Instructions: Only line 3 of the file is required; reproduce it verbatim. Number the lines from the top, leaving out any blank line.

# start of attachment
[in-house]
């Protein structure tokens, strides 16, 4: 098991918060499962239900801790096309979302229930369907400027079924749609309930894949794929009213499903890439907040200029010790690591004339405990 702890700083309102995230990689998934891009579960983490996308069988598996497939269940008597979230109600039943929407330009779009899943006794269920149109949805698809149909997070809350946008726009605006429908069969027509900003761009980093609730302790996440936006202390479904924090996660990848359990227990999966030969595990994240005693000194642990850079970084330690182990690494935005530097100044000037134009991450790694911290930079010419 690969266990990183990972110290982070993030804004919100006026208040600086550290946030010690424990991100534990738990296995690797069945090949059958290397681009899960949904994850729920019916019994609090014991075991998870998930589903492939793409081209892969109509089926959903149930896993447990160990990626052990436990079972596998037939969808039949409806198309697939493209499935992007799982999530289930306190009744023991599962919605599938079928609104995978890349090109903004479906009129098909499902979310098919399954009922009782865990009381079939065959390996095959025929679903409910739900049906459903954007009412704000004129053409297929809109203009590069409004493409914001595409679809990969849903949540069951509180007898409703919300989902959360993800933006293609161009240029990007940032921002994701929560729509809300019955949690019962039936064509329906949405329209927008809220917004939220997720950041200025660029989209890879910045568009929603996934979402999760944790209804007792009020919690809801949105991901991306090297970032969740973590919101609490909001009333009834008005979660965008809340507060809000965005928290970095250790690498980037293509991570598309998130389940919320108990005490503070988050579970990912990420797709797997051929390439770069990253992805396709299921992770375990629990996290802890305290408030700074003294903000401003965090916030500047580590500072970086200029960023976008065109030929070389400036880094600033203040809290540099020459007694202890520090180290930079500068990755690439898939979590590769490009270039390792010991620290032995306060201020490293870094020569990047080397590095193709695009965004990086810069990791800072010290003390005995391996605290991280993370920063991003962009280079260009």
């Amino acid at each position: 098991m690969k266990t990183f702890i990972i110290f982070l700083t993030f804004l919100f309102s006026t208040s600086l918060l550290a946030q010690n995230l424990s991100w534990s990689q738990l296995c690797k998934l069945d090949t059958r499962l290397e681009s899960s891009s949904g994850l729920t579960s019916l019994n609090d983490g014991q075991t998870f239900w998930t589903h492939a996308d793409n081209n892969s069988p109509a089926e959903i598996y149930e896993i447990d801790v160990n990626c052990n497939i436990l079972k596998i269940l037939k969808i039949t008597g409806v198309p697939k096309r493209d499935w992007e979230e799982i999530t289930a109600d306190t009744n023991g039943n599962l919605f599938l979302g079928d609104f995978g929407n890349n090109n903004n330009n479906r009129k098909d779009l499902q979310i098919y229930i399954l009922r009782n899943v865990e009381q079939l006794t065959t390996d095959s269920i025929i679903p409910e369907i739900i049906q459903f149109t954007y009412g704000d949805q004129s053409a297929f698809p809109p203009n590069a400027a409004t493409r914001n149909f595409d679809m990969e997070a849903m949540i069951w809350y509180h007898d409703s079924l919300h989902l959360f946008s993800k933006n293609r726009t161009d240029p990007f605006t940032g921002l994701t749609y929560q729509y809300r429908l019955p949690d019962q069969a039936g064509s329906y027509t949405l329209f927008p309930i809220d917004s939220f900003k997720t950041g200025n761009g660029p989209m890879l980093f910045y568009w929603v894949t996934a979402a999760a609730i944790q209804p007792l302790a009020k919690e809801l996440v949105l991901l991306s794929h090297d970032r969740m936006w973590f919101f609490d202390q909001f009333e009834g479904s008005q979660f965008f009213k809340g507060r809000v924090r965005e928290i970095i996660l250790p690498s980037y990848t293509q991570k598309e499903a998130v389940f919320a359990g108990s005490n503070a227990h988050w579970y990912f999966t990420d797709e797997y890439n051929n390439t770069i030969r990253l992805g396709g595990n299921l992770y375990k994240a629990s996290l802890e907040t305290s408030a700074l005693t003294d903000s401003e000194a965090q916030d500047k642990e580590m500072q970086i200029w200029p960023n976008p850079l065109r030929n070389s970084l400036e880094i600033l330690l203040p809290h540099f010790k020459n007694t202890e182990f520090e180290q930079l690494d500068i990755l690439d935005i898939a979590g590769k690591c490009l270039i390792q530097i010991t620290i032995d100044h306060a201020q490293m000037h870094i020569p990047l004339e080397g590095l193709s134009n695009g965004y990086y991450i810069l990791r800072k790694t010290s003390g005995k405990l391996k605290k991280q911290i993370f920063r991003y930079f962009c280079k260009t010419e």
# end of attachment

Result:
């Amino acid at each position: 098991m690969k266990t990183f702890i990972i110290f982070l700083t993030f804004l919100f309102s006026t208040s600086l918060l550290a946030q010690n995230l424990s991100w534990s990689q738990l296995c690797k998934l069945d090949t059958r499962l290397e681009s899960s891009s949904g994850l729920t579960s019916l019994n609090d983490g014991q075991t998870f239900w998930t589903h492939a996308d793409n081209n892969s069988p109509a089926e959903i598996y149930e896993i447990d801790v160990n990626c052990n497939i436990l079972k596998i269940l037939k969808i039949t008597g409806v198309p697939k096309r493209d499935w992007e979230e799982i999530t289930a109600d306190t009744n023991g039943n599962l919605f599938l979302g079928d609104f995978g929407n890349n090109n903004n330009n479906r009129k098909d779009l499902q979310i098919y229930i399954l009922r009782n899943v865990e009381q079939l006794t065959t390996d095959s269920i025929i679903p409910e369907i739900i049906q459903f149109t954007y009412g704000d949805q004129s053409a297929f698809p809109p203009n590069a400027a409004t493409r914001n149909f595409d679809m990969e997070a849903m949540i069951w809350y509180h007898d409703s079924l919300h989902l959360f946008s993800k933006n293609r726009t161009d240029p990007f605006t940032g921002l994701t749609y929560q729509y809300r429908l019955p949690d019962q069969a039936g064509s329906y027509t949405l329209f927008p309930i809220d917004s939220f900003k997720t950041g200025n761009g660029p989209m890879l980093f910045y568009w929603v894949t996934a979402a999760a609730i944790q209804p007792l302790a009020k919690e809801l996440v949105l991901l991306s794929h090297d970032r969740m936006w973590f919101f609490d202390q909001f009333e009834g479904s008005q979660f965008f009213k809340g507060r809000v924090r965005e928290i970095i996660l250790p690498s980037y990848t293509q991570k598309e499903a998130v389940f919320a359990g108990s005490n503070a227990h988050w579970y990912f999966t990420d797709e797997y890439n051929n390439t770069i030969r990253l992805g396709g595990n299921l992770y375990k994240a629990s996290l802890e907040t305290s408030a700074l005693t003294d903000s401003e000194a965090q916030d500047k642990e580590m500072q970086i200029w200029p960023n976008p850079l065109r030929n070389s970084l400036e880094i600033l330690l203040p809290h540099f010790k020459n007694t202890e182990f520090e180290q930079l690494d500068i990755l690439d935005i898939a979590g590769k690591c490009l270039i390792q530097i010991t620290i032995d100044h306060a201020q490293m000037h870094i020569p990047l004339e080397g590095l193709s134009n695009g965004y990086y991450i810069l990791r800072k790694t010290s003390g005995k405990l391996k605290k991280q911290i993370f920063r991003y930079f962009c280079k260009t010419e």